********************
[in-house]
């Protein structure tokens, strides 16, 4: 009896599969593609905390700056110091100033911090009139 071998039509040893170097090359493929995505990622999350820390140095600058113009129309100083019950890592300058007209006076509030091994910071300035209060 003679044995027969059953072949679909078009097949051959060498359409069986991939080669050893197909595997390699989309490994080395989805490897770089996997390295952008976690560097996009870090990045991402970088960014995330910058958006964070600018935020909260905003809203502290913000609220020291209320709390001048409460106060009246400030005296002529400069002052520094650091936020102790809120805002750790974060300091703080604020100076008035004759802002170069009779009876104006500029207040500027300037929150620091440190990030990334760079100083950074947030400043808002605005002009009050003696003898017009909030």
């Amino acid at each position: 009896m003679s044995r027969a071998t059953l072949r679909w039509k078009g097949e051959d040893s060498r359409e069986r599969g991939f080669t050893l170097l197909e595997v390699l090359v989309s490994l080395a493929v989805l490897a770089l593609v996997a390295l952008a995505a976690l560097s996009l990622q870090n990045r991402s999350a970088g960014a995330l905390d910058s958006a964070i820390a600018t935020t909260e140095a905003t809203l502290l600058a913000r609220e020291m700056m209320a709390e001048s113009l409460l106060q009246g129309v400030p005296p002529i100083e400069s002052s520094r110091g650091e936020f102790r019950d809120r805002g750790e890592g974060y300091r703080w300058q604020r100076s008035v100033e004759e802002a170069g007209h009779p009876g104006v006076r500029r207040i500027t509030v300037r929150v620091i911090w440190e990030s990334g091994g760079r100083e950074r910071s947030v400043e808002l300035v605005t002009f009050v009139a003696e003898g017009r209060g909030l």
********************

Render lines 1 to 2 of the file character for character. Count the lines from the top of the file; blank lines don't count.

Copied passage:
[in-house]
């Protein structure tokens, strides 16, 4: 009896599969593609905390700056110091100033911090009139 071998039509040893170097090359493929995505990622999350820390140095600058113009129309100083019950890592300058007209006076509030091994910071300035209060 003679044995027969059953072949679909078009097949051959060498359409069986991939080669050893197909595997390699989309490994080395989805490897770089996997390295952008976690560097996009870090990045991402970088960014995330910058958006964070600018935020909260905003809203502290913000609220020291209320709390001048409460106060009246400030005296002529400069002052520094650091936020102790809120805002750790974060300091703080604020100076008035004759802002170069009779009876104006500029207040500027300037929150620091440190990030990334760079100083950074947030400043808002605005002009009050003696003898017009909030």